Pagham hotel owner responds to criticism of development behind his business

A Pagham hotel owner has responded to calls for development of new housing behind his business to stop due to a ‘narrow’ access lane.

Wednesday, 27th October 2021, 1:30 pm
A vehicle attempting to navigate the access point

Tony Honour and his family have owned and run The Inglenook Hotel in Pagham Road for just under 50 years.

In 2019, they applied for planning permission to build nine houses on a field behind the hotel (P/58/19/PL).

This was turned down by Arun District Council’s planning committee which felt the development would ‘result in significant conflicts between

A vehicle attempting to navigate the access point

highways users to the detriment of highway safety’ making it ‘not safe or secure’.

This followed multiple objections from nearby residents but Mr Honour appealed the decision and won in December 2020.

The planning inspector awarded costs, saying that the local authority received ‘technical and detailed highway safety information’ which concluded the proposed development ‘would not be harmful to highway safety’.

Now construction is under way but one resident of nearby Spinnaker View, William Lazell, has called the site ‘dangerous’.

A vehicle attempting to navigate the access pointA vehicle attempting to navigate the access point

Mr Lazell said: “This is a dangerous site. Surely they must be forced to stop before someone is seriously hurt.

“A lorry took 20 minutes trying to negotiate the bend in the access road and it very nearly took out my rear garden fence.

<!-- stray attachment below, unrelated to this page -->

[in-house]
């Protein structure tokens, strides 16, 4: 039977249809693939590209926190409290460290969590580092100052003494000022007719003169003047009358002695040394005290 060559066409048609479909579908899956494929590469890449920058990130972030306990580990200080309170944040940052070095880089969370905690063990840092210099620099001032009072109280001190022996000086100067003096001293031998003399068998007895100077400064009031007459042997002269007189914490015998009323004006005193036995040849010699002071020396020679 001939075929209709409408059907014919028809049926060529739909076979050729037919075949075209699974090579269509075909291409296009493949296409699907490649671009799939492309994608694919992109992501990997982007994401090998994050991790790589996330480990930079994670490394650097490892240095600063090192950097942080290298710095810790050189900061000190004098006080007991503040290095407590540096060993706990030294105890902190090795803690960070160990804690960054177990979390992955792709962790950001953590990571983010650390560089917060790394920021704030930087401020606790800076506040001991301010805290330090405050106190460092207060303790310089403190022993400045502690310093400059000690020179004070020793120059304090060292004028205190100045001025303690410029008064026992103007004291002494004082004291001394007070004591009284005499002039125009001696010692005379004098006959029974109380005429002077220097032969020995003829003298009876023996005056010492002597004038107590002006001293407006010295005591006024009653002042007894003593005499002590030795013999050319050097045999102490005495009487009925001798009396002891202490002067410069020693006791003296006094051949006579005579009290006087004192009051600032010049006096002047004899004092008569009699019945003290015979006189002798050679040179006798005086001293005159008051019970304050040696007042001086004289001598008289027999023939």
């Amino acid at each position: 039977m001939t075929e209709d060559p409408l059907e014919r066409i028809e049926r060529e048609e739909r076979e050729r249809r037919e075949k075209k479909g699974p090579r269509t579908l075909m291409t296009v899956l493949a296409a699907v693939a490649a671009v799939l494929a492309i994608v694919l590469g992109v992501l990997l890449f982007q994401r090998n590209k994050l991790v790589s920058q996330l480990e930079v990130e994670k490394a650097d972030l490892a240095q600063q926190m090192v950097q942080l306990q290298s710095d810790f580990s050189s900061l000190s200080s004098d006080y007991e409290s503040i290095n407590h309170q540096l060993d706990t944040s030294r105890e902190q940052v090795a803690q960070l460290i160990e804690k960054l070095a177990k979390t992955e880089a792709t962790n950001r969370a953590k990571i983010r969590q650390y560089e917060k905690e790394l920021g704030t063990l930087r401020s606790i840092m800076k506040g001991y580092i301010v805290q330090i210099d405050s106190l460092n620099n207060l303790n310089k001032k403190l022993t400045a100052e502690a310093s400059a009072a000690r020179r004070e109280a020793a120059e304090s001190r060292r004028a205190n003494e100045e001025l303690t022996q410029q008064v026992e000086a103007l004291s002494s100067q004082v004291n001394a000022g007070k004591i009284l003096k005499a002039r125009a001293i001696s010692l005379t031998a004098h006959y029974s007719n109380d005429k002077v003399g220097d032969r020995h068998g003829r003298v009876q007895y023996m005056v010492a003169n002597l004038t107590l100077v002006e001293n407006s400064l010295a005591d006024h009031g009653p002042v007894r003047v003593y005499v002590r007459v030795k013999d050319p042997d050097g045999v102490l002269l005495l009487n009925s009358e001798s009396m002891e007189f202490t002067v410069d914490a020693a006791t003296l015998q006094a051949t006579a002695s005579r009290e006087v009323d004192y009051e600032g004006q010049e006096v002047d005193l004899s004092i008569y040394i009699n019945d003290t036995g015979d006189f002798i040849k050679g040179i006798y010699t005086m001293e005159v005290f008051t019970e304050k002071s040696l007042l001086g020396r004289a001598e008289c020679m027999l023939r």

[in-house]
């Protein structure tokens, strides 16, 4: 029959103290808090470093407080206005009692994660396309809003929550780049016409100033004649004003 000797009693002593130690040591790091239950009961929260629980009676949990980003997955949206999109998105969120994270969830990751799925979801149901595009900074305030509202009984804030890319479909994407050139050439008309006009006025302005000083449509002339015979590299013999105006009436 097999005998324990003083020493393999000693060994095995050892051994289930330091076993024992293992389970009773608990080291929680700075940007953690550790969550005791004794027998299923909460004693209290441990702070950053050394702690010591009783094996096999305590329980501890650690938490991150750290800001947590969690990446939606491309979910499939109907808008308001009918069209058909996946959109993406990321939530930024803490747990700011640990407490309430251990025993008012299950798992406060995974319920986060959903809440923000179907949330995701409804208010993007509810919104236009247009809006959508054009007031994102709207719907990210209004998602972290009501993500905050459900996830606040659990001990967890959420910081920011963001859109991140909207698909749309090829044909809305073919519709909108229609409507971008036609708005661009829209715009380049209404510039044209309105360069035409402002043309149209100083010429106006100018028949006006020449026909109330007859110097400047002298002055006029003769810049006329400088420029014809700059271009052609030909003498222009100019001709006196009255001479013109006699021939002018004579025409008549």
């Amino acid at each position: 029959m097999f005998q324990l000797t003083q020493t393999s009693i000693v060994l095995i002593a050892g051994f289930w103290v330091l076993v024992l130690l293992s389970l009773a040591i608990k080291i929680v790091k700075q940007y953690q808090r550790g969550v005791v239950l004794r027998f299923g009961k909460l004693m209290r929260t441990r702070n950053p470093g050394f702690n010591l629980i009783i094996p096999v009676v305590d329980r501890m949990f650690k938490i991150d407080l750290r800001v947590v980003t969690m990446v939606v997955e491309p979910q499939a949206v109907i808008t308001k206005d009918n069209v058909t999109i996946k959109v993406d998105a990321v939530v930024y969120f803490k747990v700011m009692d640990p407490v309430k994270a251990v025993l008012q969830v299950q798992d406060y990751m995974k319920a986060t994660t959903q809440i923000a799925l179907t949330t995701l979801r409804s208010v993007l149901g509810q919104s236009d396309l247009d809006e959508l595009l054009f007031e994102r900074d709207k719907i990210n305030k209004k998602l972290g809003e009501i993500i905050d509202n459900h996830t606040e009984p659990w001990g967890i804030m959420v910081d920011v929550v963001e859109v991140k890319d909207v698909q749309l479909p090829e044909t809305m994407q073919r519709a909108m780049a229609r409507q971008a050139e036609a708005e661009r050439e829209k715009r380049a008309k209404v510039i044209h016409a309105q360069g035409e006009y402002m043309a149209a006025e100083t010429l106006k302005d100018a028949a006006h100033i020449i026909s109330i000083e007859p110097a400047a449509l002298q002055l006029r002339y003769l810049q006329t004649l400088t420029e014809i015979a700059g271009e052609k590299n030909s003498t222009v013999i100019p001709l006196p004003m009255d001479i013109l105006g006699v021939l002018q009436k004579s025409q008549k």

“The fumes and noise from revving backwards and forwards is not acceptable; we don’t feel safe in our garden.

“The service road is not wide enough to accommodate this type of traffic.”

Application site in red

But Mr Honour, who submitted the plans, has now responded, saying he has had a cordial relationship with the neighbouring community and sought to limit the scale of the development from the start.

“We have always not only cared but gone out of our way to help anyone in our village,” Mr Honour said.

“We have ourselves had to deal with the inconvenience of building works going on when the estate next door to us was built. 

“We developed a good relationship with the builders and accepted that it would finish soon enough.

Proposed layout of the new homes

“We could easily have applied to pack many houses on our acre but instead opted for a lovely development of nine houses.”

He says the site has been sold on and claims the new owner ‘has gone out of his way to accommodate any complaints’.

“It seems a great pity that those who were so opposed to our small development didn‘t concentrate their efforts into much larger sites with questionable entrances in the village,” he added.

“The bottom line is the appeal officer saw fit to pass the plans and felt so strongly that our plans should have been passed, they awarded us costs.

“At some point the complainers may have to just accept the decision of the professional.”

Mr Honour described how his family had ‘worked incredibly hard’ to build their hotel business and says his 87-year-old mother ‘still works many hours a day’.

The hotel owner said the family ‘served the elderly and needy in the community’ during lockdown and described the good relationship they have had with neighbours over the years.

Hugh Coster (Ind, Aldwick East) was one member of the planning committee who objected to the development.

He says he has a reputation for ‘going out and measuring access roads’ and explained his decision, saying: “Myself and other Arun councillors strongly objected, principally on the basis that the access road was far too narrow for a development of nine houses, with an awkward blind bend in the middle and an awkward and potentially dangerous exit on to Pagham Road.

“When the matter went to appeal the inspector allowed it, with costs against the council. Now, the chickens are coming home to roost.

“You can see there is considerable distress about the matter, and what is likely to happen in the foreseeable future.

“It is a prime example of ill-considered planning applications causing problems for local residents.”